The statute at issue in Budlong Rose was the statutory predecessor to what is now G.L. 1956 (1970 Reenactment) § 45-24-4.1. It did and still does require that notice of the time and place of hearing on any petition to enact, amend, or repeal a zoning ordinance be given "* * * by publication of such notice in a newspaper of general circulation * * * at least once each week for three (3) successive weeks prior to the date of such hearing." The court in Budlong Rose, after ruling that compliance with the statute was a jurisdictional prerequisite to any subsequent legislative action, then went on to remark that the statute "* * * required at least twenty-one days actually to intervene between the first notice and the hearing."

Sullivan and his partners describe the 21-day rule as pure dicta. They point out that the sole issue briefed by the respondent in Budlong Rose was whether the statutory requirement of notice was directory or mandatory. At no time did the respondent brief and argue the meaning of the "at least once a week for three (3) successive weeks" portion of the statute. Rather, the respondent maintained (unsuccessfully) that since Rhode Island Home Builders, Inc. had actual notice of the hearing and was an active participant when it was held, the question of notice had been waived. The plaintiffs also argue that the court's reliance on the case of Quinn v. McDole, 28 R.I. 327, 67 A. 327 (1907) to support its finding for a 21-day interval between the first notice and the hearing date was misplaced.

The plaintiffs' contentions in this regard are correct. Budlong Rose, the petitioner before the city council and the respondent in the 1950 appeal, made no effort to construe the advertising provisions of the statute. It rested its case on the theory of actual notice, participation, and waiver by Rhode Island Home Builders, Inc. The notice provision in the McDole case involved a provision in a mortgage relating to a foreclosure sale. It called for a sale only after giving "four weeks' notice of such sale in some newspaper published in Pawtucket or Providence * * *." The court in McDole said that the four week stipulation meant "* * * that at least twenty-eight days must elapse between the first day of publication and the sale."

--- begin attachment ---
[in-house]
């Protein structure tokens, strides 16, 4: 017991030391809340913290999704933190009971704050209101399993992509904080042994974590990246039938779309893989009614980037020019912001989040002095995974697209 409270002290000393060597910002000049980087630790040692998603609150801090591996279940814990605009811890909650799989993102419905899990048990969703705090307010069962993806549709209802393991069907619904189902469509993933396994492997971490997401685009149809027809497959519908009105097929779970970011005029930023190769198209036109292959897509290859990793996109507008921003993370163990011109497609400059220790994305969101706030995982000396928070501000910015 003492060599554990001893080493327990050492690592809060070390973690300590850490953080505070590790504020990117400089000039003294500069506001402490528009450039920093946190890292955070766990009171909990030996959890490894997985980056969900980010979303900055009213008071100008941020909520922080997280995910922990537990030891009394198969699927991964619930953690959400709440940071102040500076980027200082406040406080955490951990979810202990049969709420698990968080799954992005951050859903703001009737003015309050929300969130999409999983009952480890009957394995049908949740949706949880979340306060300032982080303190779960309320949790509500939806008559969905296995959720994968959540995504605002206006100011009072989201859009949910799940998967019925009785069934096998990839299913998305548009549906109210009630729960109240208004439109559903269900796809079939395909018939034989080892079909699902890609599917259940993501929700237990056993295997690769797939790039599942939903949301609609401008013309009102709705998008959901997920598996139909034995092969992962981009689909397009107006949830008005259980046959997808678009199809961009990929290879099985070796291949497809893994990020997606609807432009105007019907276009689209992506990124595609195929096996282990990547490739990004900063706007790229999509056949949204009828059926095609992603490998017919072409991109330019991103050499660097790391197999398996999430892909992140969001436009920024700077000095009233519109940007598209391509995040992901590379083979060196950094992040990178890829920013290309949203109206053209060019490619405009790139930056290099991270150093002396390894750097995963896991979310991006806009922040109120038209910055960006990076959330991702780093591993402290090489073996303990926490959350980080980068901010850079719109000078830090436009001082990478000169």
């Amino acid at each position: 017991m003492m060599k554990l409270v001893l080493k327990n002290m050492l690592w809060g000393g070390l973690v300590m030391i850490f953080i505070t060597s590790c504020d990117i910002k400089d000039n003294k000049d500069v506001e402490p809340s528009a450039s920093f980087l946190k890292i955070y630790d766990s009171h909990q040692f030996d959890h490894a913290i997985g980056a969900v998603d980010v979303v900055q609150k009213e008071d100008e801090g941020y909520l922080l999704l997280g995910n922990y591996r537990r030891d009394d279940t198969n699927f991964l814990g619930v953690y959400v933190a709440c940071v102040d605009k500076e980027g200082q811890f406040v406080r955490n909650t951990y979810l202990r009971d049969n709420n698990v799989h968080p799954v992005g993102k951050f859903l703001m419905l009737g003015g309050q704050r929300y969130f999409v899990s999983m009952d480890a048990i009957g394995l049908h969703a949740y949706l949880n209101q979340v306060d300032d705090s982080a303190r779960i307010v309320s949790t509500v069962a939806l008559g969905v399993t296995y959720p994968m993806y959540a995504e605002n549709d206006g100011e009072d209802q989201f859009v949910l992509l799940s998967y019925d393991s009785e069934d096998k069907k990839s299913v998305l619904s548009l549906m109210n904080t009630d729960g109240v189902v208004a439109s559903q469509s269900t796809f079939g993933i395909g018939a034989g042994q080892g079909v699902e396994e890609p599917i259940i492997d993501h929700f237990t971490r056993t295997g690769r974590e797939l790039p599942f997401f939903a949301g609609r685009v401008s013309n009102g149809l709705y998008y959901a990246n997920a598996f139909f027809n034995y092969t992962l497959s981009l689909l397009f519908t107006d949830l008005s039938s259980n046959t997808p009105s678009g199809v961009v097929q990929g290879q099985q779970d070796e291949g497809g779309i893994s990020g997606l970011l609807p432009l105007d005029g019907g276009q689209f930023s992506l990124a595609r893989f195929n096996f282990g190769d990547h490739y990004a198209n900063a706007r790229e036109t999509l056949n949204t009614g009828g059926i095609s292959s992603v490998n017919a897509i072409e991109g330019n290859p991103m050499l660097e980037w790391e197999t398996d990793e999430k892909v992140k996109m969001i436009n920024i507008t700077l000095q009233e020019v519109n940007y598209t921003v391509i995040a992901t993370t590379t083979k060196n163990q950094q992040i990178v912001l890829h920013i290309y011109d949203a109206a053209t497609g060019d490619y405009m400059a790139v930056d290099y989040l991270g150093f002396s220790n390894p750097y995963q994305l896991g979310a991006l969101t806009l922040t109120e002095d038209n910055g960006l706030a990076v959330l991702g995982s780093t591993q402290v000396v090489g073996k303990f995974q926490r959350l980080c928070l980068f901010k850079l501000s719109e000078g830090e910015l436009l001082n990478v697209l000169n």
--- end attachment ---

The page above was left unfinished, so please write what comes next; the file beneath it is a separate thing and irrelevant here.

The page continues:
The difference between the provisions of the mortgage in McDole and the zoning amendment statute are obvious and we think significant.

There is a difference of opinion by the courts that have construed statutes or orders of notice which, in language similar to § 45-24-4.1, mandate publication of a notice once a week during the span of three weeks. The view that three full weeks, or 21 days, must elapse between the initial publication and the hearing is supported by several cases, including Early v. Homans, 16 How. 610, 14 L. Ed. 1079 (1853); Bacon v. Kennedy, 56 Mich. 329, 22 N.W. 824 (1885); Larkin v. Hittenmeyer, 195 Okla. 669, 161 P.2d 749 (1945); King County v. City of Seattle, 7 Wash. 2d 236, 109 P.2d 530 (1941). Other authorities are to the contrary. Doody v. State, 233 Ala. 287, 171 So. 504 (1936); Watson v. Beacon Operating Co., 114 Fla. 773, 154 So. 866 (1934); Pierson Trapp Co. v. Peak, Ky., 340 S.W.2d 456 (1960); Swett v. Sprague, 55 Me. 190 (1867); Hollister v. Venderlin, 165 Pa. 248, 30 A. 1002 (1895).

We think the most persuasive reasoning as to which view should be embraced is found in State v. Hanson, 80 Neb. 724, 115 *476 N.W. 294 (1908), where the statute required notice to be published once each week for three weeks. The court acknowledged the divergent views expressed about the meaning of similar phraseology but said that when the time mentioned in a statute expresses the duration of the notice, the same must be published for and during the time mentioned. Where, however, the time mentioned indicates the number of times the notice is required to be published, the requirement is satisfied if the notice is published the number of times mentioned. The Nebraska court's approach points up a most meaningful distinction.